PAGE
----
;; * This enables the database and idle reparse engines
(semantic-load-enable-minimum-features)

;; * This enables some tools useful for coding, such as summary mode
;; imenu support, and the semantic navigator
(semantic-load-enable-code-helpers)

(setq semanticdb-default-save-directory "~/.semantic.cache")

(setq semantic-load-turn-everything-on t)
(require 'semantic-load)

to your .emacs file. First line will enable cedet tools. Next two lines will turn on some necessary features. After that we prevent semantic to spread cache files all over the disk by putting them all in one common folder. Finally we turn on semantic extension.

All modern IDEs have one common (good) feature – code browsing. It really helps developers to quickly open files from their projects. Of course it comes with the price. Most of modern IDEs need lot of memory and they are much slower than Emacs. Don’t take me wrong. I use IDEs, but after using Eclipse with Aptana or NetBeans I’ve finished with Emacs for everyday Ruby and Ruby On Rails development. It doesn’t have fancy code completion, GUI debugging and some more things but you will see that Emacs’ support for all of that and even more is excellent and not so memory consumable.

So let’s take firs step to make Emacs IDE like. Grab ECB and unpack it into plugins folder. After that add these lines to your .emacs file:


;; This installs ecb - it is activated
;; with M-x ecb-activate
(add-to-list 'load-path "~/.emacs.d/plugins/ecb-2.32")
(require 'ecb-autoloads)

;; This puts ~/ruby folder as root for your Ruby projects
(setq ecb-source-path (quote ("~/ruby")))

Restart Emacs, type:

M-x ecb-activate

and enjoy your new IDE. It is not complete yet. We still have to add few things in order to get complete Ruby and Ruby On Rails support. But before we do that we’ll add some more cosmetics.

Grab tabbar.el from Emhacks, put it in includes folder and add:


(require 'tabbar)
(tabbar-mode)
(global-set-key [(control tab)] 'tabbar-forward)
(global-set-key [(control shift tab)] 'tabbar-backward)
(setq tabbar-cycling-scope "tabs")

This will enable tabs in Emacs. You can switch them with Ctrl-Tab (forward) and Ctrl-Shift-Tab (backward). Since Emacs groups buffers by the their, mode after last tab in one group it will switch to the first buffer in the next group or vice versa.

If you want to use Emacs for editing XML file you might find nXML mode useful. Unpack archive in plugins folder and enable it:


;; nxml
;; /usr/share/emacs/site-lisp/tcc-nxml-emacs:
;; Add these lines
;; to your .emacs to use nxml-mode. For documentation of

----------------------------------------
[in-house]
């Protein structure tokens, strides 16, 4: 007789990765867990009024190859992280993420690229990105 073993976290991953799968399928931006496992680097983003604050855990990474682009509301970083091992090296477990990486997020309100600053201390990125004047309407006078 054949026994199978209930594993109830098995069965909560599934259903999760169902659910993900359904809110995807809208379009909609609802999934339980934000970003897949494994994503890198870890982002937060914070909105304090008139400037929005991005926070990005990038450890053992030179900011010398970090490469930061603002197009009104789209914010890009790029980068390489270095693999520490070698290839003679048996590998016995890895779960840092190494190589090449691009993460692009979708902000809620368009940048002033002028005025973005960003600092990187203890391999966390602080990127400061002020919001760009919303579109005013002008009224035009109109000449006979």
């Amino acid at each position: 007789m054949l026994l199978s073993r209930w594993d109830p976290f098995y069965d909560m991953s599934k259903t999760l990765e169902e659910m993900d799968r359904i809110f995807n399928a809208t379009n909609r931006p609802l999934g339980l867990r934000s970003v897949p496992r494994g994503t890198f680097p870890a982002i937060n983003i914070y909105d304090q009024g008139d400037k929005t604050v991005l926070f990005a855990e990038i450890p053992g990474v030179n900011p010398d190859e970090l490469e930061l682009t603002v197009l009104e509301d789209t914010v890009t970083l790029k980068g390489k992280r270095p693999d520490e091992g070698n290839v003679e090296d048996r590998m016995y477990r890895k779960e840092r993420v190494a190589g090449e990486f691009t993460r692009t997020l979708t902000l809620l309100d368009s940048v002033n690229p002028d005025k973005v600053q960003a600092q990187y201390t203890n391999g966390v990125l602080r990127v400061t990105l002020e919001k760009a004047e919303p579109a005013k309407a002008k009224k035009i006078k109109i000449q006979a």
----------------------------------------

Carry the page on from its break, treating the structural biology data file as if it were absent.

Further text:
;; this mode, see http://www.nmt.edu/tcc/help/pubs/nxml/
;;--
;; Add the nxml files to emacs's search
;; path for loading:
;;--
(setq load-path
(append load-path
'("~/.emacs.d/plugins/nxml-mode-20041004/")))
;;--
;; Make sure nxml-mode can autoload
;;--
;(load "~/.emacs.d/plugins/nxml-mode-20041004/rng-auto.el")
; This is much better way of loading. File rng-auto.el will not be
; loaded until needed (for example by opening some .xml file)
(autoload 'nxml-mode "rng-auto.el" nil t)

;;--
;; Load nxml-mode for files ending in .xml, .xsl, .rng, .xhtml
;;--
(setq auto-mode-alist
(cons '("\\.\\(xml\\|xsl\\|rng\\|xhtml\\)\\'" . nxml-mode)
auto-mode-alist))

Recently I had to work a lot with JavaScript so I was looking for extension that will support it. I’ve found several but the one I’ve chosen is JS2. It is quite good, but if you find better one let me know. As usual download Lisp file and put it in includes folder and enable it in .emacs file:


;; JavaScript mode
(autoload 'js2-mode "js2-20080616a" nil t)
(add-to-list 'auto-mode-alist '("\\.js$" . js2-mode))

And finally mode which made possible to write all these in Emacs – Weblogger. Save Lisp file in includes folder and add:


(require 'weblogger)

to your .emacs file.

That’s all in this part. We have added few extensions and by now you should know now how to add those you need. In the next article I’ll finish setting up Emacs for Ruby and Ruby on Rails and in the final article I’ll write few remarks about Ruby debugging within Emacs.

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5 Comments »

  1. really thank you for your work! it helps a lot

    Comment by david — 2009-03-25 @ 20:51

  2. (add-to-list ‘load-path (“~/.emacs.d/plugins/color-theme-6.6.0”))

    should be changed to

    (add-to-list ‘load-path “~/.emacs.d/plugins/color-theme-6.6.0”)

    Comment by thanks — 2010-08-13 @ 21:44